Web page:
Unwelcome summer guests: Fighting off snakes and scorpions

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Life in the desert means sharing the area with some dangerous wildlife, and during the summer months, you’re more likely to run across one of these critters. Yes, we’re talking scorpions and snakes. If you live here or are thinking of moving, there are some things you can do to keep yourself safe from these critters.

Imagine sitting at home, streaming a favorite from Netflix, when you see a little bark scorpion crawling across the wall. Maybe it’s creeping along the floor straight towards your toddler, who is quietly playing with a toy. 

Or, what about going out to the garage to hop in the car for your morning commute to work? There, coiled up, relaxing on the concrete, you see a snake. Do you know what to do in either of these situations? 

According to the Banner Poison and Drug Information Center, the bark scorpion is the most dangerous and is likely to cause medical issues if stung.

Each year, the Center receives thousands of calls regarding scorpions and snakes, particularly in the summer months, so they would be a great resource to keep in mind.

What to do about it

Keep scorpions out of your home by sealing your windows and using pesticides. If you worry about using chemicals around the house, you could consider hiring a pest removal service that catches the scorpions and takes them off your property. Just remember you’re probably better off being safe than stung.

5 tips from Banner Poison and Drug Information Center to avoid scorpions in the home:

  • Baby’s crib – Keep the crib away from the walls. Do not use crib skirts that touch the floor. Place the legs in glass jars because scorpions can’t climb them. Consider building a scorpion shield, a rectangle of plastic or foam core cut bigger than the crib or bed and hung from the ceiling.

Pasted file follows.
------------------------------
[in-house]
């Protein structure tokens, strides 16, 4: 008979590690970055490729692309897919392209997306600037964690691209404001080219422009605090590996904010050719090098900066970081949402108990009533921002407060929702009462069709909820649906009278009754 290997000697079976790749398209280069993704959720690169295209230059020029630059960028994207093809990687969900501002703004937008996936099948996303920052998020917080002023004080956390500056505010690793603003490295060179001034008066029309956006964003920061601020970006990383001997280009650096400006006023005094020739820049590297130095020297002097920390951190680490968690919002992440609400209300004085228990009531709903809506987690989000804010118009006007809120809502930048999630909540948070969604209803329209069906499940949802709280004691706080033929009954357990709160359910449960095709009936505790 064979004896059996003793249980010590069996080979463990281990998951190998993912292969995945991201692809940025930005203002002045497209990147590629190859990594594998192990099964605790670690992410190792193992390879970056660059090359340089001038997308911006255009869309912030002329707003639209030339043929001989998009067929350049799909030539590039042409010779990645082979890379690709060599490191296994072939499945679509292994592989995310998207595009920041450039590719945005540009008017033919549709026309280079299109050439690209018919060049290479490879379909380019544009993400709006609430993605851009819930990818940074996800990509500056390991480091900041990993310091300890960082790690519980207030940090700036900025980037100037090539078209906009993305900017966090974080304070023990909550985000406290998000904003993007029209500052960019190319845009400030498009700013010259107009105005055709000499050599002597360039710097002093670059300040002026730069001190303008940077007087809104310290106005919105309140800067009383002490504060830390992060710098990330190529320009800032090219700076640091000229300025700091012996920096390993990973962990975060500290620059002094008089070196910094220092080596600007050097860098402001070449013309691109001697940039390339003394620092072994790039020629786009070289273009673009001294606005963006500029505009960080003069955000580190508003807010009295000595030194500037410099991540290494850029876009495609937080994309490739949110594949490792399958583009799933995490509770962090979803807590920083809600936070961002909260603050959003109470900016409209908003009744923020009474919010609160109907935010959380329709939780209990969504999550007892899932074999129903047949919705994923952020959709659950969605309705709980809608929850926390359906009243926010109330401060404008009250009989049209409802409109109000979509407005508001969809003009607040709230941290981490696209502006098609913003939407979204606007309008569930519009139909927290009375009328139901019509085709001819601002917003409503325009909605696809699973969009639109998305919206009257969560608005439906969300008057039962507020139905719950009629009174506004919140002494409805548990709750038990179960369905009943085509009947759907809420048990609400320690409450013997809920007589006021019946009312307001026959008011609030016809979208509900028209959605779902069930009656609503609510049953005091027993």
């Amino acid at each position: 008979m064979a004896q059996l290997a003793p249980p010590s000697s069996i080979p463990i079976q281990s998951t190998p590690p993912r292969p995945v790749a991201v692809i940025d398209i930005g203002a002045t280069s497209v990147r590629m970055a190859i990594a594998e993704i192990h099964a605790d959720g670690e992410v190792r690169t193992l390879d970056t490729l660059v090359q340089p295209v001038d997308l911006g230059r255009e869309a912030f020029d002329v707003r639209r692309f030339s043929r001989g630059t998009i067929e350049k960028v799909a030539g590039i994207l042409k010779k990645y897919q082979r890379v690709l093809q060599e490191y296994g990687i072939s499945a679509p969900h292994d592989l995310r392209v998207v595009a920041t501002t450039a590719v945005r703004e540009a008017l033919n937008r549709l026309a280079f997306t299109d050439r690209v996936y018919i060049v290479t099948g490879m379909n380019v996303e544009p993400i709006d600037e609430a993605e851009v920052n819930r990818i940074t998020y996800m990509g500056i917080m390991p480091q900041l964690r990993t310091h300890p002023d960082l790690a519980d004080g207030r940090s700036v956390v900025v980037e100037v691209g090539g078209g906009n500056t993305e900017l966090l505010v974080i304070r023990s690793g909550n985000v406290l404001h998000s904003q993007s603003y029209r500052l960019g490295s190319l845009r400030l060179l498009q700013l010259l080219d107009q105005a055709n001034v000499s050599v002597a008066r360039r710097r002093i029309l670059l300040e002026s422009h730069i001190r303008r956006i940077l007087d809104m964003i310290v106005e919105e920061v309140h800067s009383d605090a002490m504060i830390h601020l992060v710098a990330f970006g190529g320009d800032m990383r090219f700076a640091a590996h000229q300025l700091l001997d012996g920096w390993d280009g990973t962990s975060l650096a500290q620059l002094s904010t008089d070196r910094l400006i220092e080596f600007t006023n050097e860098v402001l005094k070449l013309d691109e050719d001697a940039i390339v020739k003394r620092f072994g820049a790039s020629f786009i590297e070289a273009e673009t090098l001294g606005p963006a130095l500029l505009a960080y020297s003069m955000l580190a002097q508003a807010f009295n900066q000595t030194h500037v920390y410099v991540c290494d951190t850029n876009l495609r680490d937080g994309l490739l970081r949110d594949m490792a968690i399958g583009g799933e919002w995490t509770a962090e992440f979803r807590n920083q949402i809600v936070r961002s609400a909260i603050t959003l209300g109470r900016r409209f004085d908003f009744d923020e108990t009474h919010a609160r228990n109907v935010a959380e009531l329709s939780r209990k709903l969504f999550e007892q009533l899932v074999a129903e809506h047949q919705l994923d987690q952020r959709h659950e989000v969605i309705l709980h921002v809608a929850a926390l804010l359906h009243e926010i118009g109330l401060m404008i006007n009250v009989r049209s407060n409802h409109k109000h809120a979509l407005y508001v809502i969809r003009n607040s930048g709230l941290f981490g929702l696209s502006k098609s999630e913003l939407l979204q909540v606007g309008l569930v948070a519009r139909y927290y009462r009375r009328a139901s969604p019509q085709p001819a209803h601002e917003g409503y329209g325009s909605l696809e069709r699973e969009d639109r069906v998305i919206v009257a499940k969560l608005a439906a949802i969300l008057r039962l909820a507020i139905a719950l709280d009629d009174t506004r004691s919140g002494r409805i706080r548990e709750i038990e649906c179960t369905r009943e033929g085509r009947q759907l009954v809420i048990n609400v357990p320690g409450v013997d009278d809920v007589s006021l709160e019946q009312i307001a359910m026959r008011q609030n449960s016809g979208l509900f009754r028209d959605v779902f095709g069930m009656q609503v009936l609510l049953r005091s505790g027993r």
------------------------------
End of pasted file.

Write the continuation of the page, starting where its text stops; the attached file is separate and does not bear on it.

• Beds – Check in your bed for scorpions before getting into bed and keep your bed away from the walls.
  • Clothes – Shake or check all clothing before putting them on—especially your shoes.
  • Life outdoors – Make sure you wear shoes when outdoors, especially at night around swimming pools
  • Damp towels and pools – Be careful of wet or damp towels in the bathroom and pool area.

Don’t forget to make sure your batteries are fresh in your black-light flashlight, too. Shine the light on a scorpion, and they light up in a fluorescent green color. This makes it much easier to find scorpions in and around your home. (Side note: Thank you to whoever discovered that scorpions glow under a black light).

As for snakes, the Center gets the most calls about rattlesnakes, an incredibly dangerous species common to the desert. Make sure you save their handy tips, so you’ll know what to do in the event a rattlesnake or other desert critter finds its way into your home.

5 things the Center wants you to know about rattlesnakes:

  • Arizona is home to 13 identified species of rattlesnakes that can be encountered any time except March and April. During the summer months, they are more active at night, and they are most active after the August monsoons.
  • Rattlesnakes don’t always warn you by shaking their rattles before they strike.
  • Their strike can have good range: They can strike 1/4 to 1/2 of their body length.
  • Baby rattlesnakes are usually born at the end of July and can bite right from birth.

Also, make sure you have the Poison and Drug Information Center’s number - 800-222-1222 – somewhere easy to find. Maybe even put it in your phone, so it’s always handy.

This post was originally published on July 19, 2014. It has been updated with additional information.

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